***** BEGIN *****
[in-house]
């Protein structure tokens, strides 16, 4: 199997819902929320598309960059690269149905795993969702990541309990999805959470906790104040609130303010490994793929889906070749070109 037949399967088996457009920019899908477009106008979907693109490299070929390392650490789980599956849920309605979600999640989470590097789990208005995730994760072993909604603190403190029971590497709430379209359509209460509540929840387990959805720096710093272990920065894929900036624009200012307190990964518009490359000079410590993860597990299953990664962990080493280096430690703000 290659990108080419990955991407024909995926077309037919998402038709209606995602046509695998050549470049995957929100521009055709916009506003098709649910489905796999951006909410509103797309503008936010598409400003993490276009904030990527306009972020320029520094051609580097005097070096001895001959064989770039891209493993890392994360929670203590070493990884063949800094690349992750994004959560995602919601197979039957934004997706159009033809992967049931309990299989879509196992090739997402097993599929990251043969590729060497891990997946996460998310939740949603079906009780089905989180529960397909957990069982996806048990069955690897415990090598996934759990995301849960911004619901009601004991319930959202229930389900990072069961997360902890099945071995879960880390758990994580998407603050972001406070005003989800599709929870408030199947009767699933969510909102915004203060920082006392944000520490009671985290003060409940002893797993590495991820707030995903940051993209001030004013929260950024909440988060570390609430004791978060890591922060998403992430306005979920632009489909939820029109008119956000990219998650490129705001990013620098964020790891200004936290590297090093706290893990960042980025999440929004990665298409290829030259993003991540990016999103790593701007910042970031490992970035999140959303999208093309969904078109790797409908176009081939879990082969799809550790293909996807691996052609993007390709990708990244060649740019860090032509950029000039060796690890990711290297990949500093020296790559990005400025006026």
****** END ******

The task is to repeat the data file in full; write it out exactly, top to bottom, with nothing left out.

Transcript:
[in-house]
């Protein structure tokens, strides 16, 4: 199997819902929320598309960059690269149905795993969702990541309990999805959470906790104040609130303010490994793929889906070749070109 037949399967088996457009920019899908477009106008979907693109490299070929390392650490789980599956849920309605979600999640989470590097789990208005995730994760072993909604603190403190029971590497709430379209359509209460509540929840387990959805720096710093272990920065894929900036624009200012307190990964518009490359000079410590993860597990299953990664962990080493280096430690703000 290659990108080419990955991407024909995926077309037919998402038709209606995602046509695998050549470049995957929100521009055709916009506003098709649910489905796999951006909410509103797309503008936010598409400003993490276009904030990527306009972020320029520094051609580097005097070096001895001959064989770039891209493993890392994360929670203590070493990884063949800094690349992750994004959560995602919601197979039957934004997706159009033809992967049931309990299989879509196992090739997402097993599929990251043969590729060497891990997946996460998310939740949603079906009780089905989180529960397909957990069982996806048990069955690897415990090598996934759990995301849960911004619901009601004991319930959202229930389900990072069961997360902890099945071995879960880390758990994580998407603050972001406070005003989800599709929870408030199947009767699933969510909102915004203060920082006392944000520490009671985290003060409940002893797993590495991820707030995903940051993209001030004013929260950024909440988060570390609430004791978060890591922060998403992430306005979920632009489909939820029109008119956000990219998650490129705001990013620098964020790891200004936290590297090093706290893990960042980025999440929004990665298409290829030259993003991540990016999103790593701007910042970031490992970035999140959303999208093309969904078109790797409908176009081939879990082969799809550790293909996807691996052609993007390709990708990244060649740019860090032509950029000039060796690890990711290297990949500093020296790559990005400025006026």